(WWJ) First, hairdressers told women they were doing too much, stripping their hair of crucial oils and washing color down the drain by sudsing up their manes every day.

Do less. Then the pendulum swung in the opposite direction and women were told to wash more often for shiny, healthy fresh-smelling hair.

Do more. But how often should you wash your hair really?

WWJ Health Reporter Dr. Deanna Lites has some expert advice.

To ‘poo or not to ‘poo? It depends on your hair texture, lifestyle and personal preferences.

“You’re not going to create a disease state by washing your hair too often or not often enough,” Farmington Hills dermatologist Wendy Sadoff said.

Some people are ditching their shampoo, called the “no-poo” movement, but there are limits. Sadoff recommends washing at least once a week.

“I wouldn’t go a lot further than that,” she said. “Your scalp does need to be cleansed approximately weekly.”

Your scalp needs to be washed, even if your hair does not, she added. It’ll become flaky and itchy otherwise.

If your scalp is itchy, wash it more often. If it’s not, try not skip shampoo for a week and see what happens, she suggests.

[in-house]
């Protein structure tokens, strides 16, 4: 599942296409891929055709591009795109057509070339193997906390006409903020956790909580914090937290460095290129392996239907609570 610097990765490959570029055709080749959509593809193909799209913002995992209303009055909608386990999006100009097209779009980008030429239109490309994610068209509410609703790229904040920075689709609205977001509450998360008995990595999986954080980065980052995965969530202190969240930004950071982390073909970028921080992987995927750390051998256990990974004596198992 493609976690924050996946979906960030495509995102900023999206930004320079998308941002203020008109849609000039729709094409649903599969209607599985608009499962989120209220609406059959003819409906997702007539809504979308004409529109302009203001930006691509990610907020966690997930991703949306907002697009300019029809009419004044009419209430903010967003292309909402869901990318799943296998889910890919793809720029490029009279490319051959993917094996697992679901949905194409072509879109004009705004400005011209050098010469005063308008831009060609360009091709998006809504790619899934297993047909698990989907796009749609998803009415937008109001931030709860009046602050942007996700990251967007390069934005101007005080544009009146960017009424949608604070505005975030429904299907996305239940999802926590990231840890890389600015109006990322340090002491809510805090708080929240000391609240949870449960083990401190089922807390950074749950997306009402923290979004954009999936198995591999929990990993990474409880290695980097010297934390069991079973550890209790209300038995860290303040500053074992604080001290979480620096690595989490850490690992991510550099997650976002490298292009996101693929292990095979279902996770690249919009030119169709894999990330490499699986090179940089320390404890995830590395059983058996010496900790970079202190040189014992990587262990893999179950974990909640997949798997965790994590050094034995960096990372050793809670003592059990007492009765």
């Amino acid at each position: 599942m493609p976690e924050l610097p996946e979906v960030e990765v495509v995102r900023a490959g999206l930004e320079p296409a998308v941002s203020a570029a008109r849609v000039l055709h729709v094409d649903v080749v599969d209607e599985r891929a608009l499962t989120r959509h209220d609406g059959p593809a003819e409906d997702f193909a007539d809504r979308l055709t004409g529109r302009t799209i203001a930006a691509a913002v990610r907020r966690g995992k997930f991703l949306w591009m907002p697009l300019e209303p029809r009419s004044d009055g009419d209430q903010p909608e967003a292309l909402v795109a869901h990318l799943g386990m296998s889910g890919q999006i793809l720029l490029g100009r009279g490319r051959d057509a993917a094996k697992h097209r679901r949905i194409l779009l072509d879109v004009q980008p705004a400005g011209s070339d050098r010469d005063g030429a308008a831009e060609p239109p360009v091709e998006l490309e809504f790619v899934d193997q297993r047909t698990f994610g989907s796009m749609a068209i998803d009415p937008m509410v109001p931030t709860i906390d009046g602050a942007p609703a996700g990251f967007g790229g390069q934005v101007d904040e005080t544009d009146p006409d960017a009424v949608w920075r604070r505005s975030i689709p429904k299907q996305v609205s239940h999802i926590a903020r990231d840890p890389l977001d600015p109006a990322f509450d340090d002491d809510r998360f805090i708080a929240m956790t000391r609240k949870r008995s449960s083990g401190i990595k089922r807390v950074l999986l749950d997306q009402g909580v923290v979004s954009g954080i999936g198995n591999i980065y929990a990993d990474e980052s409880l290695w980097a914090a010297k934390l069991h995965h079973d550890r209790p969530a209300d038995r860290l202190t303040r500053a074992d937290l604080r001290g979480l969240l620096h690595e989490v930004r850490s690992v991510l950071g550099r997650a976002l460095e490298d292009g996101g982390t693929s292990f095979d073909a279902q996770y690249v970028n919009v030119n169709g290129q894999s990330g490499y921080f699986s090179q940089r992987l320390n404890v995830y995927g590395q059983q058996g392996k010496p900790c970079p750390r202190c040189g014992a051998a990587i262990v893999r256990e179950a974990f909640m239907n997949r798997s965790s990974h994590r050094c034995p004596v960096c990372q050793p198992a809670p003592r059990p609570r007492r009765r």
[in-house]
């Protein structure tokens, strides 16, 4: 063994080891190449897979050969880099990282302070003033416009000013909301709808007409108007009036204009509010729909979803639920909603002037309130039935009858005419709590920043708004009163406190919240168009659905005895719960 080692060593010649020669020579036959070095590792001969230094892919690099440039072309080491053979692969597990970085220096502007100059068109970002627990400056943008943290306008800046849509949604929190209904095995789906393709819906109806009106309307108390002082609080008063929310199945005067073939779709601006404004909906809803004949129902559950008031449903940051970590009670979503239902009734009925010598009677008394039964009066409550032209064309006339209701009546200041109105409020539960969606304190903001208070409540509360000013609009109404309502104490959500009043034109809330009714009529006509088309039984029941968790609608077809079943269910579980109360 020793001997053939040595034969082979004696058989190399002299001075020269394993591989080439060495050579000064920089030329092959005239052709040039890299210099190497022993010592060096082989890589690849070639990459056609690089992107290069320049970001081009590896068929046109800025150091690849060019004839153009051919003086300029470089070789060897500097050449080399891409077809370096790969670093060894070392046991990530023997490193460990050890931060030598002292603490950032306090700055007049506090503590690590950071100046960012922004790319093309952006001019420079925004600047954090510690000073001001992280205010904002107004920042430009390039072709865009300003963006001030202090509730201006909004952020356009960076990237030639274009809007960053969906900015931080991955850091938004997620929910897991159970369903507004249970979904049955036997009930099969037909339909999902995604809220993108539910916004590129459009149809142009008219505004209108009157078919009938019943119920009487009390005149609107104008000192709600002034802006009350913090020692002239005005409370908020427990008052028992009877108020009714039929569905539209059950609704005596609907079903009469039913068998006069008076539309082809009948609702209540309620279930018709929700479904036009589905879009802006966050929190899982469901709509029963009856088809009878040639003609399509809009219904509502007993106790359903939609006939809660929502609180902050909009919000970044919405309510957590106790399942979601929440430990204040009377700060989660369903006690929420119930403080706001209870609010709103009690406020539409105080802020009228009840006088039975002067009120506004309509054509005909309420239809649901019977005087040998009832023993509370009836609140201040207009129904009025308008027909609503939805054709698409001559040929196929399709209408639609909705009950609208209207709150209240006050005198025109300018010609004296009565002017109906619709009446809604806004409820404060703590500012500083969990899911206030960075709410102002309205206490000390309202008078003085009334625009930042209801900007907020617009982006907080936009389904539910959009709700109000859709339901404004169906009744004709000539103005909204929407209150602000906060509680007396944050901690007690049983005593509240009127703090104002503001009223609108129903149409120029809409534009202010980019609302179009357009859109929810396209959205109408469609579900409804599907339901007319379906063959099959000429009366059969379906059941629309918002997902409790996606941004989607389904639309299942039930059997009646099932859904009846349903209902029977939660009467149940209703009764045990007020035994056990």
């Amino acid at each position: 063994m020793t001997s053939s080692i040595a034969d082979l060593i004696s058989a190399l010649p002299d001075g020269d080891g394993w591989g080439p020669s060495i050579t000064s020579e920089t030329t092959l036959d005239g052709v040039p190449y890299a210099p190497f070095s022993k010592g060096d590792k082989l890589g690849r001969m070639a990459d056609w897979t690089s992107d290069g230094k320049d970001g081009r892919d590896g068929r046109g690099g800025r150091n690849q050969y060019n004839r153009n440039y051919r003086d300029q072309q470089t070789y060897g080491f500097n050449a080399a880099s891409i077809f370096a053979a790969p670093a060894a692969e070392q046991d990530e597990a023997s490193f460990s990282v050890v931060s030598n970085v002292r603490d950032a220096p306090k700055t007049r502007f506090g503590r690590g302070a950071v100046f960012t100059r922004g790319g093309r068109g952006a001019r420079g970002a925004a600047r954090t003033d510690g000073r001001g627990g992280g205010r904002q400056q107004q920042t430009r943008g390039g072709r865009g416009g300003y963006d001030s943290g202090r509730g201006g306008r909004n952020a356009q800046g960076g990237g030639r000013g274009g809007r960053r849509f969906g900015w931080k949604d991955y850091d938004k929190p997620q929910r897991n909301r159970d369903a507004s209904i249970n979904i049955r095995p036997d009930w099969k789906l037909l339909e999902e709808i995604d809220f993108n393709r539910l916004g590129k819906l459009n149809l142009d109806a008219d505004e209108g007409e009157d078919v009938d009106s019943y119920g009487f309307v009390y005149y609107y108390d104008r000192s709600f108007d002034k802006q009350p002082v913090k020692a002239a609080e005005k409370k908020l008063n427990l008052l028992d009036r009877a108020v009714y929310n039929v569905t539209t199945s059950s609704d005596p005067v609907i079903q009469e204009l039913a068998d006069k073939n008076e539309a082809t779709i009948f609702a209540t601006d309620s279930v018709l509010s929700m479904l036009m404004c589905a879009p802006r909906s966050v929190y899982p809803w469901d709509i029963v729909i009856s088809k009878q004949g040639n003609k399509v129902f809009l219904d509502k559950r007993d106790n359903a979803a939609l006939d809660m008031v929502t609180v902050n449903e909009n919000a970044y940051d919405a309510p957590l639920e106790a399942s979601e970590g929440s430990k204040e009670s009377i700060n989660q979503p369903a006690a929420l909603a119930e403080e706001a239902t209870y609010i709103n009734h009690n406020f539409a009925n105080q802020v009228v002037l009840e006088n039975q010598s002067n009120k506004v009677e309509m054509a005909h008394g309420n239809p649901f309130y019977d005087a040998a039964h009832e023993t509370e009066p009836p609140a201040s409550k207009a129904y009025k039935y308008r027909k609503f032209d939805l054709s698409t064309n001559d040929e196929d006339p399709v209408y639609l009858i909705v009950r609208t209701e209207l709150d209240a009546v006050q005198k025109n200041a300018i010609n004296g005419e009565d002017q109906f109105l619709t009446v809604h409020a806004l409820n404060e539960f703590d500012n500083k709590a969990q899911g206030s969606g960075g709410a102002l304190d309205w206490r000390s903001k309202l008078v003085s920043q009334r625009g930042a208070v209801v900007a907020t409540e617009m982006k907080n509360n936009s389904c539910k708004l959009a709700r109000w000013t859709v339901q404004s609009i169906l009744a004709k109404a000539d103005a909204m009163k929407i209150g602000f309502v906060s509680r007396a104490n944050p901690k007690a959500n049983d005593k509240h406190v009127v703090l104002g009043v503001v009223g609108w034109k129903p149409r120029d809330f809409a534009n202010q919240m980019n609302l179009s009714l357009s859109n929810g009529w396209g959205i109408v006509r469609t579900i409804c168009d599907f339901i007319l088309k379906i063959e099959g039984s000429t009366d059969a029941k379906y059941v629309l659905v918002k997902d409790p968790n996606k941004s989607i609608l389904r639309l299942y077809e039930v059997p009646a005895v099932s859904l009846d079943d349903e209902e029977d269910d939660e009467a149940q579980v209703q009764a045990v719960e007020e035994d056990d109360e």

Washing too often could lead to dry hair. But if you’re working out, definitely do it more often, she said. To meet both those needs, as a general rule, focus shampoo on the scalp and conditioner on the hair, Sadoff said.

It’s good to know, as well, that washing more often does not cause hair loss. If it seems like you’re losing a lot of strands in the shower, it’s hair that would have come out even without a wash, Sadoff said, so don’t let that dictate your hair wash schedule.

The New York Times took on this heavy hair topic recently, and found this:

The history of hair-washing, he said, has taken many twists and turns. A hundred years ago, washing was typically a weekly experience. By the 1960s, Mr. Gordon noted, many women didn’t do their hair themselves but had it “done” and preserved. Only in recent years was washing every day thought to be the thing to do.

“I certainly did it for a long time,” he said. “Things change.”

And younger people are turning on to the anti-shampoo movement.

“The less they have to do, the better they like it, and I think they get the sustainability aspect of that,” Mr. Gordon said. “If we don’t have to wash our hair every day, then we’re wasting less water.”

 

 

 

 

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